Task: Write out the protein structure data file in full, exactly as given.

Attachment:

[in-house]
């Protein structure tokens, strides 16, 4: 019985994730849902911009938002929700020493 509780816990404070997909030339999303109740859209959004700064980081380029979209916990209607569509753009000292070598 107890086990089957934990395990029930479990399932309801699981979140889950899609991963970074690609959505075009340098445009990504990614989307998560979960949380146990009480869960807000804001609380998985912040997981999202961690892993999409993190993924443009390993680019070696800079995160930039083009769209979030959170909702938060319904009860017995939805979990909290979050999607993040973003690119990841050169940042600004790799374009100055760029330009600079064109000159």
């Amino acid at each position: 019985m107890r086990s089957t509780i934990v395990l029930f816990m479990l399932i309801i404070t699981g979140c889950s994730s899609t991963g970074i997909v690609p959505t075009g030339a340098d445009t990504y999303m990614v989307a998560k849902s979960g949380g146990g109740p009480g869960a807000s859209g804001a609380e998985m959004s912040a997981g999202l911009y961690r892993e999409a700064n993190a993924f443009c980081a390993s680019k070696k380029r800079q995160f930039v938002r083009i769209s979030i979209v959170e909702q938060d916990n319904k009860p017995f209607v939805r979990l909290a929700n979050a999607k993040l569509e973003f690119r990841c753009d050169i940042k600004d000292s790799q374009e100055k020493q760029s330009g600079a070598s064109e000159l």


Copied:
[in-house]
């Protein structure tokens, strides 16, 4: 019985994730849902911009938002929700020493 509780816990404070997909030339999303109740859209959004700064980081380029979209916990209607569509753009000292070598 107890086990089957934990395990029930479990399932309801699981979140889950899609991963970074690609959505075009340098445009990504990614989307998560979960949380146990009480869960807000804001609380998985912040997981999202961690892993999409993190993924443009390993680019070696800079995160930039083009769209979030959170909702938060319904009860017995939805979990909290979050999607993040973003690119990841050169940042600004790799374009100055760029330009600079064109000159």
């Amino acid at each position: 019985m107890r086990s089957t509780i934990v395990l029930f816990m479990l399932i309801i404070t699981g979140c889950s994730s899609t991963g970074i997909v690609p959505t075009g030339a340098d445009t990504y999303m990614v989307a998560k849902s979960g949380g146990g109740p009480g869960a807000s859209g804001a609380e998985m959004s912040a997981g999202l911009y961690r892993e999409a700064n993190a993924f443009c980081a390993s680019k070696k380029r800079q995160f930039v938002r083009i769209s979030i979209v959170e909702q938060d916990n319904k009860p017995f209607v939805r979990l909290a929700n979050a999607k993040l569509e973003f690119r990841c753009d050169i940042k600004d000292s790799q374009e100055k020493q760029s330009g600079a070598s064109e000159l």